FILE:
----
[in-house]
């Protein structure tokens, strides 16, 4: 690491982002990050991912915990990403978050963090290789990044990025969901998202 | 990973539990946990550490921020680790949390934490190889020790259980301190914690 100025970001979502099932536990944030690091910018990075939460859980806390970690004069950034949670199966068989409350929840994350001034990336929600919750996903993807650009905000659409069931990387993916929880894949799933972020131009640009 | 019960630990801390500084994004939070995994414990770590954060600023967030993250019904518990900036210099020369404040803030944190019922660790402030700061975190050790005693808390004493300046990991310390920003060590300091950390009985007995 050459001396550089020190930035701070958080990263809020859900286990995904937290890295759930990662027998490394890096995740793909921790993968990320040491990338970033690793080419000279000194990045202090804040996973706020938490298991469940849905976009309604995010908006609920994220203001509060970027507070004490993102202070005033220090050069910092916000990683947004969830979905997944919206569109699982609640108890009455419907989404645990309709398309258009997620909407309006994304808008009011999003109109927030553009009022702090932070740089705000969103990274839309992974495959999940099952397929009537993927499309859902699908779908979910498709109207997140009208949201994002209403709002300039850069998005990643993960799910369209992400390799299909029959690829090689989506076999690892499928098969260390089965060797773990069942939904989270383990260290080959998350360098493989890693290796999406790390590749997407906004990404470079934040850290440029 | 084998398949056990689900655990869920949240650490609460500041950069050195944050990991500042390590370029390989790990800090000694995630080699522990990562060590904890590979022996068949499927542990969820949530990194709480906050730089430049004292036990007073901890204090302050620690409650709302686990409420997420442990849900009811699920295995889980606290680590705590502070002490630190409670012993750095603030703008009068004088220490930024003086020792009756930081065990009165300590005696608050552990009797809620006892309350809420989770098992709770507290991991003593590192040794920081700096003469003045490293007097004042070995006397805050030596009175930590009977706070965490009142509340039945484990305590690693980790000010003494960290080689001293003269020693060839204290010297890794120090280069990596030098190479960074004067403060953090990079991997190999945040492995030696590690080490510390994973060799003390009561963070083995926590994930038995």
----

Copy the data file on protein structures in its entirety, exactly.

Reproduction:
[in-house]
């Protein structure tokens, strides 16, 4: 690491982002990050991912915990990403978050963090290789990044990025969901998202 | 990973539990946990550490921020680790949390934490190889020790259980301190914690 100025970001979502099932536990944030690091910018990075939460859980806390970690004069950034949670199966068989409350929840994350001034990336929600919750996903993807650009905000659409069931990387993916929880894949799933972020131009640009 | 019960630990801390500084994004939070995994414990770590954060600023967030993250019904518990900036210099020369404040803030944190019922660790402030700061975190050790005693808390004493300046990991310390920003060590300091950390009985007995 050459001396550089020190930035701070958080990263809020859900286990995904937290890295759930990662027998490394890096995740793909921790993968990320040491990338970033690793080419000279000194990045202090804040996973706020938490298991469940849905976009309604995010908006609920994220203001509060970027507070004490993102202070005033220090050069910092916000990683947004969830979905997944919206569109699982609640108890009455419907989404645990309709398309258009997620909407309006994304808008009011999003109109927030553009009022702090932070740089705000969103990274839309992974495959999940099952397929009537993927499309859902699908779908979910498709109207997140009208949201994002209403709002300039850069998005990643993960799910369209992400390799299909029959690829090689989506076999690892499928098969260390089965060797773990069942939904989270383990260290080959998350360098493989890693290796999406790390590749997407906004990404470079934040850290440029 | 084998398949056990689900655990869920949240650490609460500041950069050195944050990991500042390590370029390989790990800090000694995630080699522990990562060590904890590979022996068949499927542990969820949530990194709480906050730089430049004292036990007073901890204090302050620690409650709302686990409420997420442990849900009811699920295995889980606290680590705590502070002490630190409670012993750095603030703008009068004088220490930024003086020792009756930081065990009165300590005696608050552990009797809620006892309350809420989770098992709770507290991991003593590192040794920081700096003469003045490293007097004042070995006397805050030596009175930590009977706070965490009142509340039945484990305590690693980790000010003494960290080689001293003269020693060839204290010297890794120090280069990596030098190479960074004067403060953090990079991997190999945040492995030696590690080490510390994973060799003390009561963070083995926590994930038995």